In the not too distant past, a person’s cover letter and resume were the first—and frequently only—hurdle to get an applicant’s foot in an employer’s door. The hiring manager would scan these documents for skill fit and work experience, and then place them in an “in” pile or toss them in the “round file.” Applicants lucky enough to get their resumes into the “in” pile would get a phone call and possibly an interview. Cover letters and resumes were vital because they were frequently the only readily available information a hiring manager could find about an applicant. Today, with the rise of social media, all of that has changed.
Although a person’s cover letter and resume are still important in the hiring process, a new hurdle has been added to the mix. The “in” pile is now the “maybe” pile because in many cases, the hiring manager’s next step is to conduct a web search to learn more about the candidate. These searches may involve checking out the candidate’s LinkedIn profile or other personal or professional social media sites, or searching for job samples on YouTube or SlideShare.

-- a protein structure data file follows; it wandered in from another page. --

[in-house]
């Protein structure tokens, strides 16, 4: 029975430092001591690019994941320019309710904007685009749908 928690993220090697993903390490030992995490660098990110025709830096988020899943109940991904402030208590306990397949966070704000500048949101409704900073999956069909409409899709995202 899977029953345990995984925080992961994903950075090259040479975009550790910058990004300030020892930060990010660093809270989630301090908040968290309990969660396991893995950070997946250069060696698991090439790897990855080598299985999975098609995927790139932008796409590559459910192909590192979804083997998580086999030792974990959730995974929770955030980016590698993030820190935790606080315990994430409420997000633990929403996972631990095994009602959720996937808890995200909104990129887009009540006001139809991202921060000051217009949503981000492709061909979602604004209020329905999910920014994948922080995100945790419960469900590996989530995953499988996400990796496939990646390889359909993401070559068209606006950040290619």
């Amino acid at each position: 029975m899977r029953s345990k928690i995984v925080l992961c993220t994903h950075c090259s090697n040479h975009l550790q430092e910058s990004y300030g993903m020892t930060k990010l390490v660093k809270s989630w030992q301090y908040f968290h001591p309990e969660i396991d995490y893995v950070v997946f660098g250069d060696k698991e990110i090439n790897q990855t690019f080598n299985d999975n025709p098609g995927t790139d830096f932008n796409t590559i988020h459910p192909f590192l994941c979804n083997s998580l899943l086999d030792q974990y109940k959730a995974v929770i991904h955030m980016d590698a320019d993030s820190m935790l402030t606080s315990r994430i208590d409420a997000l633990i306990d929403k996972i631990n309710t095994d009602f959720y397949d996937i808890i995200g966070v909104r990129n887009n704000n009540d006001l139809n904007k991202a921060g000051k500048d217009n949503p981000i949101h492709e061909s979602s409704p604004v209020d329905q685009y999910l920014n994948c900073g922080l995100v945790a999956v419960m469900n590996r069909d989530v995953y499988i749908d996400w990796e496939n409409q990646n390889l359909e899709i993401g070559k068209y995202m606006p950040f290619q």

This ability for potential employers to access information about job applicants beyond just a cover letter and resume has led to a renewed emphasis on the importance of personal branding and, conversely, because applicants can now find more information about a potential employer than ever before online, a renewed emphasis on the importance of employment and leadership branding.
This white paper will:
Explore personal branding and examine what constitutes a strong personal brand.
Explore employment branding and how HR and talent managers can implement employment branding into their recruiting and learning and development efforts.
Examine why leadership branding also plays a critical role in organizations today and how personal and leadership branding can help identify future business leaders.
Examine the links among personal, employment, and leadership branding.